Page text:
An example of that occurred recently when an employee of New Jersey’s state-owned public transportation system sued her employer… and won. As reported by nj.com, the plaintiff, O.A., was 20+-year employee of NJ Transit who, in 2013, applied for the position of senior director. According to the report, the position required 8 years of transportation experience plus a degree in “bachelor’s degree in planning, engineering, public administration, economics or business.”

O.A., in addition to her two-plus decades of transportation experience, also had the relevant education experience, including two master’s degrees, according to the report. The successful candidate was a woman who had zero prior transportation experience and a bachelor’s degree in political science. The successful candidate was white (O.A. was African American,) and was also much younger than O.A.

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In recent years, lawmakers have started to address a subtle, but nevertheless insidious, form of race discrimination. That discrimination occurs when employers, as part of their dress and grooming policies, forbid the wearing of certain hairstyles that represent “natural” hairstyles of African-Americans. Complying with these rules can be not only emotionally stressful, but also physically painful and financially expensive for some African-American workers.

Lawmakers in New York and California have begun debate on ending this practice. Now, New Jersey is taking steps to follow suit. A bill is pending in the New Jersey Senate that would include discrimination based on these types of hairstyles among the forms of illegal discrimination barred by the Law Against Discrimination, nj.com has reported. Whether or not you are someone who potentially faces this kind of discrimination, the introduction of this bill is a reminder of the importance of having an experienced New Jersey employment attorney on your side who is up-to-date on all the most recent changes and evolutions of discrimination law in the Garden State.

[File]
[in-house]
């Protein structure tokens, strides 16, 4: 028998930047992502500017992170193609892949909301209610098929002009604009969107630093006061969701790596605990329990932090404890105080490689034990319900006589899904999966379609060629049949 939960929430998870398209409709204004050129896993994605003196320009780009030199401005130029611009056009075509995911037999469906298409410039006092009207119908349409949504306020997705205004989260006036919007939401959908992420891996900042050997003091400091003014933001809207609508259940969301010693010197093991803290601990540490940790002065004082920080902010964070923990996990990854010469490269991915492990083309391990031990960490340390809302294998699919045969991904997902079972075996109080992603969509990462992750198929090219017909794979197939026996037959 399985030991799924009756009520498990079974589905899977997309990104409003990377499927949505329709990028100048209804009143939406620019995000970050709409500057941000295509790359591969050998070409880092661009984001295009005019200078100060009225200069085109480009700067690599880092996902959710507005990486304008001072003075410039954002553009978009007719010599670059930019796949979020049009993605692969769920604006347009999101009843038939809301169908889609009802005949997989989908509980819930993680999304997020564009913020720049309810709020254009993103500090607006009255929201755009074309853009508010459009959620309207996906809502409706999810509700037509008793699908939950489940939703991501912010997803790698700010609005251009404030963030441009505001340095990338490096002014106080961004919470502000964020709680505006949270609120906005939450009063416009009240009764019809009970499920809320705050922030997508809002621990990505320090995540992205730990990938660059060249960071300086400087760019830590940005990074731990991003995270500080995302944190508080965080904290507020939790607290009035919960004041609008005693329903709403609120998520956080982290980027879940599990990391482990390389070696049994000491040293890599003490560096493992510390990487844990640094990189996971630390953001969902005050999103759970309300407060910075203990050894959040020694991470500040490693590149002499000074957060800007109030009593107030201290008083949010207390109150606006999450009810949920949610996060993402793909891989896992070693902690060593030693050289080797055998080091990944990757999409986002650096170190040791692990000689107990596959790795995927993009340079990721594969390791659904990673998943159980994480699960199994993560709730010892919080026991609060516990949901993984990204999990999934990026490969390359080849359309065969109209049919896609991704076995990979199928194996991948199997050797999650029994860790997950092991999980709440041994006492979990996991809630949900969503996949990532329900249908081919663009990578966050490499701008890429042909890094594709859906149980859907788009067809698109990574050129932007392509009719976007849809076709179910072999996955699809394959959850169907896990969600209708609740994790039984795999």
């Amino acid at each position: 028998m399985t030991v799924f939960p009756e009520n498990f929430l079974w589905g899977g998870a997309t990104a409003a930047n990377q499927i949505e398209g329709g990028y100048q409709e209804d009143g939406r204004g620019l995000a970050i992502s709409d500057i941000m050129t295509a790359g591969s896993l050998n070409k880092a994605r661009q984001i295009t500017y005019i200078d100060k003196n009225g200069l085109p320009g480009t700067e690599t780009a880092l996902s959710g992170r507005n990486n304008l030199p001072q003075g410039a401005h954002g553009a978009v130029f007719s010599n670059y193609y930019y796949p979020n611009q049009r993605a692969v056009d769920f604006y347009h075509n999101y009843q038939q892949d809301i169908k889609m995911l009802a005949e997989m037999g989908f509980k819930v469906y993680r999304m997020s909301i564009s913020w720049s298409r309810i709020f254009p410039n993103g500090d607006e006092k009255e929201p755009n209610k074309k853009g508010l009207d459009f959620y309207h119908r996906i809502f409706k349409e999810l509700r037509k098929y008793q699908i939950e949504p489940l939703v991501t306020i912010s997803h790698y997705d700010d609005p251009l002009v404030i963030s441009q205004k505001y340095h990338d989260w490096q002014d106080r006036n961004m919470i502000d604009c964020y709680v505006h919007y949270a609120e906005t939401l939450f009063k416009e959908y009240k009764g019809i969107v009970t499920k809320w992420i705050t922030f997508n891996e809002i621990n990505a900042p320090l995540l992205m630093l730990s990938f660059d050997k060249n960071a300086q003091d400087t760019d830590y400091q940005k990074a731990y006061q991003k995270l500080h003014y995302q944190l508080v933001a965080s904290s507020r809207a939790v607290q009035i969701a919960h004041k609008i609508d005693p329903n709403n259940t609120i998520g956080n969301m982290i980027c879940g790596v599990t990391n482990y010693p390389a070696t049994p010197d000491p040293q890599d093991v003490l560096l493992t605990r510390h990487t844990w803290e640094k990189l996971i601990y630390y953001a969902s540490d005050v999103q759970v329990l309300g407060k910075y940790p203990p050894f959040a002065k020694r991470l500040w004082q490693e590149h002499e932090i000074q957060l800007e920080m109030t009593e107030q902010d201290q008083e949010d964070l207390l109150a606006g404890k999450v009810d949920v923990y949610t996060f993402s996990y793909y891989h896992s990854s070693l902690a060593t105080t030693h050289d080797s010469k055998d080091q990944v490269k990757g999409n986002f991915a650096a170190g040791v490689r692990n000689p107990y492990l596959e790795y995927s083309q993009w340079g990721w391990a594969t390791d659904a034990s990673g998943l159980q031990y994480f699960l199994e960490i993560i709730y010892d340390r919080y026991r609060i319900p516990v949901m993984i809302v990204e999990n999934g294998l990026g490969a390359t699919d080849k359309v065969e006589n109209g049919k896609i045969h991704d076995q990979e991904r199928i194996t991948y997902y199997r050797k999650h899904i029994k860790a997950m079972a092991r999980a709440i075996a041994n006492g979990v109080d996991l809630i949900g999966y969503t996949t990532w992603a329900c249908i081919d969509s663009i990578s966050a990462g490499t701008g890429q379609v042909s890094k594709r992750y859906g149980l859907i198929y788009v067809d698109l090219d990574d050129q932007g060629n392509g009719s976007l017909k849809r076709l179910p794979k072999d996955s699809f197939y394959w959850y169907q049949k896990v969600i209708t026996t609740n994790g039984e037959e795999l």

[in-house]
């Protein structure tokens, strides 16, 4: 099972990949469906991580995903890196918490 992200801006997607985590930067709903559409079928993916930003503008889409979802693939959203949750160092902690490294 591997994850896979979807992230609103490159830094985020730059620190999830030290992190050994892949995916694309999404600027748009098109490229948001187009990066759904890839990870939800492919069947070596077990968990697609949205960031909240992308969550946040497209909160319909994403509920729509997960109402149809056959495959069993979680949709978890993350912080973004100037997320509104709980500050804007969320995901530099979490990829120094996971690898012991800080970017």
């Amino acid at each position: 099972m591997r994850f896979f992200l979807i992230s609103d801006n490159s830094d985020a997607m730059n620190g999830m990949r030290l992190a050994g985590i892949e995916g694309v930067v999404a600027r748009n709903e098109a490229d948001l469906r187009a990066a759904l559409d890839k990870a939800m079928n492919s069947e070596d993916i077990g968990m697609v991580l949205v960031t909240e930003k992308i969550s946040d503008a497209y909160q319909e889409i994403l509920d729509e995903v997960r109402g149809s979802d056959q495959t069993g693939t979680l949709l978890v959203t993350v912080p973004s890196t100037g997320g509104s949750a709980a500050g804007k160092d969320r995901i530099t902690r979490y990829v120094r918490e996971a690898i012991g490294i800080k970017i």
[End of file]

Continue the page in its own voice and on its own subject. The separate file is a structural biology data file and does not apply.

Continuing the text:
The senate bill, as it is currently written, would ban discrimination based upon “traits historically associated with race, including, but not limited to, hair texture, hair type, and protective hairstyles.” (A “protective” hairstyle refers to any hairdo that preserves hair from damage. For African-Americans, that can mean many styles, including twists, braids, Afros and Bantu knots, among others.)